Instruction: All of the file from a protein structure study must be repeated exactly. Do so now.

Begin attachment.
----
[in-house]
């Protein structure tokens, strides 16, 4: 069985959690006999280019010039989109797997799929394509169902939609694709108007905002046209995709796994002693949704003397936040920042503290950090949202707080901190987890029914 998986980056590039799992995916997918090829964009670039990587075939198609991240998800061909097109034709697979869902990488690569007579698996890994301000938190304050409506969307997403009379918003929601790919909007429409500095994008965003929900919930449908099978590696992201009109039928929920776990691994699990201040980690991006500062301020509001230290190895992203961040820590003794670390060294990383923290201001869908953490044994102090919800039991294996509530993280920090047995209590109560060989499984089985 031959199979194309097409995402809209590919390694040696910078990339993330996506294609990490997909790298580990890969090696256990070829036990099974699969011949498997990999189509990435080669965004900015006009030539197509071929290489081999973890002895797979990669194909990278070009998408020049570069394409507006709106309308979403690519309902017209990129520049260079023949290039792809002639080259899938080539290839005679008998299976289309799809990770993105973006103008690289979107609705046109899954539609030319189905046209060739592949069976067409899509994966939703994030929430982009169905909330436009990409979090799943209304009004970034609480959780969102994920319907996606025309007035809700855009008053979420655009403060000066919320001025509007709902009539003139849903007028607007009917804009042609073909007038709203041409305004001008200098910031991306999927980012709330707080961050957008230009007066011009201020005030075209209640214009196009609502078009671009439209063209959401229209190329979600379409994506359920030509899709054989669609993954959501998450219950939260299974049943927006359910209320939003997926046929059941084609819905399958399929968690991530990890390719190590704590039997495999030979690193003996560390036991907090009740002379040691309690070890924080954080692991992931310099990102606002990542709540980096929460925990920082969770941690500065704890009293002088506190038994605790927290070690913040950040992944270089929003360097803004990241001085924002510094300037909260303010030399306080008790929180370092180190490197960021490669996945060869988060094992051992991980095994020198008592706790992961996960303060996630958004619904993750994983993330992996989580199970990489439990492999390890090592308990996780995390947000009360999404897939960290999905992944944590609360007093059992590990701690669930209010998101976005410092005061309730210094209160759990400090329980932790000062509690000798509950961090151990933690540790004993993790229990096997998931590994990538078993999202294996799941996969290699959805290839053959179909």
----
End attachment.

[in-house]
């Protein structure tokens, strides 16, 4: 069985959690006999280019010039989109797997799929394509169902939609694709108007905002046209995709796994002693949704003397936040920042503290950090949202707080901190987890029914 998986980056590039799992995916997918090829964009670039990587075939198609991240998800061909097109034709697979869902990488690569007579698996890994301000938190304050409506969307997403009379918003929601790919909007429409500095994008965003929900919930449908099978590696992201009109039928929920776990691994699990201040980690991006500062301020509001230290190895992203961040820590003794670390060294990383923290201001869908953490044994102090919800039991294996509530993280920090047995209590109560060989499984089985 031959199979194309097409995402809209590919390694040696910078990339993330996506294609990490997909790298580990890969090696256990070829036990099974699969011949498997990999189509990435080669965004900015006009030539197509071929290489081999973890002895797979990669194909990278070009998408020049570069394409507006709106309308979403690519309902017209990129520049260079023949290039792809002639080259899938080539290839005679008998299976289309799809990770993105973006103008690289979107609705046109899954539609030319189905046209060739592949069976067409899509994966939703994030929430982009169905909330436009990409979090799943209304009004970034609480959780969102994920319907996606025309007035809700855009008053979420655009403060000066919320001025509007709902009539003139849903007028607007009917804009042609073909007038709203041409305004001008200098910031991306999927980012709330707080961050957008230009007066011009201020005030075209209640214009196009609502078009671009439209063209959401229209190329979600379409994506359920030509899709054989669609993954959501998450219950939260299974049943927006359910209320939003997926046929059941084609819905399958399929968690991530990890390719190590704590039997495999030979690193003996560390036991907090009740002379040691309690070890924080954080692991992931310099990102606002990542709540980096929460925990920082969770941690500065704890009293002088506190038994605790927290070690913040950040992944270089929003360097803004990241001085924002510094300037909260303010030399306080008790929180370092180190490197960021490669996945060869988060094992051992991980095994020198008592706790992961996960303060996630958004619904993750994983993330992996989580199970990489439990492999390890090592308990996780995390947000009360999404897939960290999905992944944590609360007093059992590990701690669930209010998101976005410092005061309730210094209160759990400090329980932790000062509690000798509950961090151990933690540790004993993790229990096997998931590994990538078993999202294996799941996969290699959805290839053959179909």